Just how close are we to solving vision?

There is a lot of hype today about deep learning, a class of multilayer perceptrons with some 5-20 layers featuring convolutional and polling layers. Many blogs [1,2,3] discuss the structure of these networks, there is plenty code published so I won't get into much detail here. Several tech companies had invested a lot of money into this research and everyone has very high expectations on performance of these models. Indeed they've been winning image classification competitions for several years now and media are reporting  superhuman performance on some visual classification tasks once in a while.

Now just looking at the numbers from ImageNet competition is not really telling us much on how good these models really are, we can only maybe confirm that they are much better than whatever came before them (for that benchmark at least). With media reporting superhuman abilities and high ImageNet numbers and big CEO's pumping hype and showing sexy movies of a car tracking other cars on the road (2min video looped X times which seems a bit suspicious) one can get the impression that vision is  a solved problem.

In this blog post (and a few others coming in the next days and weeks) I'll try to convince you that this is not the case. We are barely scratching the surface and perhaps the current ConvNet models are not even the right way do vision.

Vision is NOT a solved problem

Not at least as of 2016. In order to make this discussion a bit more concrete I took the state of the art DeepNet (RESNET-50 in this case, but tried VGG-16 as well) pretrained on ImageNet, (I used recent version of Keras which makes such experiment really simple) went out of my office, took some movies on the street and in the corridors and ran them through the networks to see what can they figure out. I have classified the entire image (classes appear at top left) and then three crops from left to right to get a finer idea of what the network "sees". I cut of the predictions with confidence below 0.2 (one set of videos) to get the idea of what the network is "thinking" even if it is not confident and then at 0.6 to isolate the cases where the network is more confident. The results can be seen in exhibits below.

Exhibit 1. Resnet 50, confidence level 0.2 and more. Street view.

Exhibit 2. Resnet 50, confidence level 0.6 and more. Street view.

Exhibit 3. Resnet 50, confidence level 0.2 and more. Office view 1.

Exhibit 4. Resnet 50, confidence level 0.6 and more. Office view 1.

Exhibit 5. Resnet 50, confidence level 0.2 and more. Office view 2.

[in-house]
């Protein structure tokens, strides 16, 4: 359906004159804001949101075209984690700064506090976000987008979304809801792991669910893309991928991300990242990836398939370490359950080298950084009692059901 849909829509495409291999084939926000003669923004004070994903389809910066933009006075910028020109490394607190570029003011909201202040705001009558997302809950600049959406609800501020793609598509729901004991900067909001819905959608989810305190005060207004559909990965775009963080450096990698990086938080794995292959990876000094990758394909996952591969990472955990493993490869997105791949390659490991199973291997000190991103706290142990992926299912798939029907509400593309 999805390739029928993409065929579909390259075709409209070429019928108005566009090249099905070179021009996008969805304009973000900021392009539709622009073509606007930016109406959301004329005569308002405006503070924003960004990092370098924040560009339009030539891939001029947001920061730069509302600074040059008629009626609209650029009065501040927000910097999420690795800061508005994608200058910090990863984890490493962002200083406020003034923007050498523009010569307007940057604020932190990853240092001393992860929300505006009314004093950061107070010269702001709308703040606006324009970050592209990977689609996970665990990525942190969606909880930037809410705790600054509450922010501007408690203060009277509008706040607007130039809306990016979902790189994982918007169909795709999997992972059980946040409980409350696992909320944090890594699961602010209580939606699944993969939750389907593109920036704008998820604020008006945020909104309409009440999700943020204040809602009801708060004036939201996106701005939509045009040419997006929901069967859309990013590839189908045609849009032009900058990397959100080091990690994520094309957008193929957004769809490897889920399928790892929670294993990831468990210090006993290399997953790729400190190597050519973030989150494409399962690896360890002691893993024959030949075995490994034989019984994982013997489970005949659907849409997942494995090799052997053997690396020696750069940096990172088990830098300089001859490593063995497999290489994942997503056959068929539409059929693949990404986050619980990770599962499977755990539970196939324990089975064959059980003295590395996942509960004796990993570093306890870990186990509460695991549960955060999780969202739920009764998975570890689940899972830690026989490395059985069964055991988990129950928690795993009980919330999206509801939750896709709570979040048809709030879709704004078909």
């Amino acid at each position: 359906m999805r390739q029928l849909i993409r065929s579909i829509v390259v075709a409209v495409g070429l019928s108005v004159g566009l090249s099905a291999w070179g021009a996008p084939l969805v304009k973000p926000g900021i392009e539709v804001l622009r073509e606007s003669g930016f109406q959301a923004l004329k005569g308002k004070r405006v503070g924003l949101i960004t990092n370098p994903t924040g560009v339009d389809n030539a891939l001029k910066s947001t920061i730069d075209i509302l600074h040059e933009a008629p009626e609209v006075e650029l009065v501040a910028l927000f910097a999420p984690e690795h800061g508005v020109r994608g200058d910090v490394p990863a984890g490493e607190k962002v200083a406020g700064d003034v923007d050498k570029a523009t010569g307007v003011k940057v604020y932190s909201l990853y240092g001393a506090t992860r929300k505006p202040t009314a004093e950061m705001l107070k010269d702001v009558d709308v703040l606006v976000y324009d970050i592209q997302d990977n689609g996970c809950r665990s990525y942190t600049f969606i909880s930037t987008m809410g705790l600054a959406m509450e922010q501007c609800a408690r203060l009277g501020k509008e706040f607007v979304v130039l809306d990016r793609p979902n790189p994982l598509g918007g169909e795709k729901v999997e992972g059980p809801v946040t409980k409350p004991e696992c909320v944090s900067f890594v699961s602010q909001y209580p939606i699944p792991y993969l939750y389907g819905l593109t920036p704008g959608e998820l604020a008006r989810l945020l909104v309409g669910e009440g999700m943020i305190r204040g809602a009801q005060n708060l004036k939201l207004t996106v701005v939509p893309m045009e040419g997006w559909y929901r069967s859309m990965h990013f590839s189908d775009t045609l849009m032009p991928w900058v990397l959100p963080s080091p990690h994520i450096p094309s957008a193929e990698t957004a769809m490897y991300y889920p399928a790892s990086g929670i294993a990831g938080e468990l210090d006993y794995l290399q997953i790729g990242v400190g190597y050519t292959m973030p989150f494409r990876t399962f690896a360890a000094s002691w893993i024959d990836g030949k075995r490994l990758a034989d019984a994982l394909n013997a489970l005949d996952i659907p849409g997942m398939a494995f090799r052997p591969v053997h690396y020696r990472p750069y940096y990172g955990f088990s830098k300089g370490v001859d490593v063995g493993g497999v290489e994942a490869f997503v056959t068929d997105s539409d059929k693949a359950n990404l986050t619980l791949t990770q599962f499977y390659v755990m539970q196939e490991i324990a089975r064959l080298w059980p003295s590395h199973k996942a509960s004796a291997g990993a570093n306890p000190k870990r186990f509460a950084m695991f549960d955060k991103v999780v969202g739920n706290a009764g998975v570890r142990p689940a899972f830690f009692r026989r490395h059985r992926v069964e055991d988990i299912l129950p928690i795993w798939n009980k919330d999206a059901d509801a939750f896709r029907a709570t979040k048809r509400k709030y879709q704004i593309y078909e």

Exhibit 6. Resnet 50, confidence level 0.6 and more. Office view 2.

So what does this tell us? Several immediate things:

  1. ImageNet has somewhat ridiculous selection of labels.  There are many breeds of dogs, strange animals, models of cars but few descriptions of things of general practical relevance.
  2. Even the award winning networks trained for weeks on the most powerful GPUs often make completely bogus judgements on what they see in an average ordinary street view.
  3. Such visual system has limited (if any) use for any autonomous device.
  4. The deep net is often able to capture the gist of the scene, but the exact descriptions are often horribly wrong.

Now an enthusiast would say that I just have to train it on the right set of relevant categories. E.g. train to classify street, curb, street signs and so on. This is certainly a good point and a network specialised for such items will undoubtably be better (e.g. check the excellent demo from ClarifAI, which uses much broader categories that capture the gist of the picture and therefore appear to be a lot more accurate) . My point here is different: notice that the mistakes that those models make are completely ridiculous to humans. They are not off by some minor degree, they are just totally off. So much for superhuman vision.

So where do the reports of superhuman abilities come from? Well since there are many breeds of dogs in the ImageNet, an average human (like me) will not be able to distinguish half of them (say Staffordshire bullterrier from Irish terrier or English foxhound - yes there are real categories in ImageNet, believe it or not). The network which was "trained to death" on this dataset will obviously be better at that aspect. In all practical aspects an average human (even a child) is orders of magnitude better at understanding/describing scenes than the best deep nets (as of late 2015) trained on ImageNet.

In my next post in a few days I will go deeper into the problems of deep nets and analyse the so called adversarial examples. These special stimuli reveal a lot about how convolutional nets work and what their limitations are.

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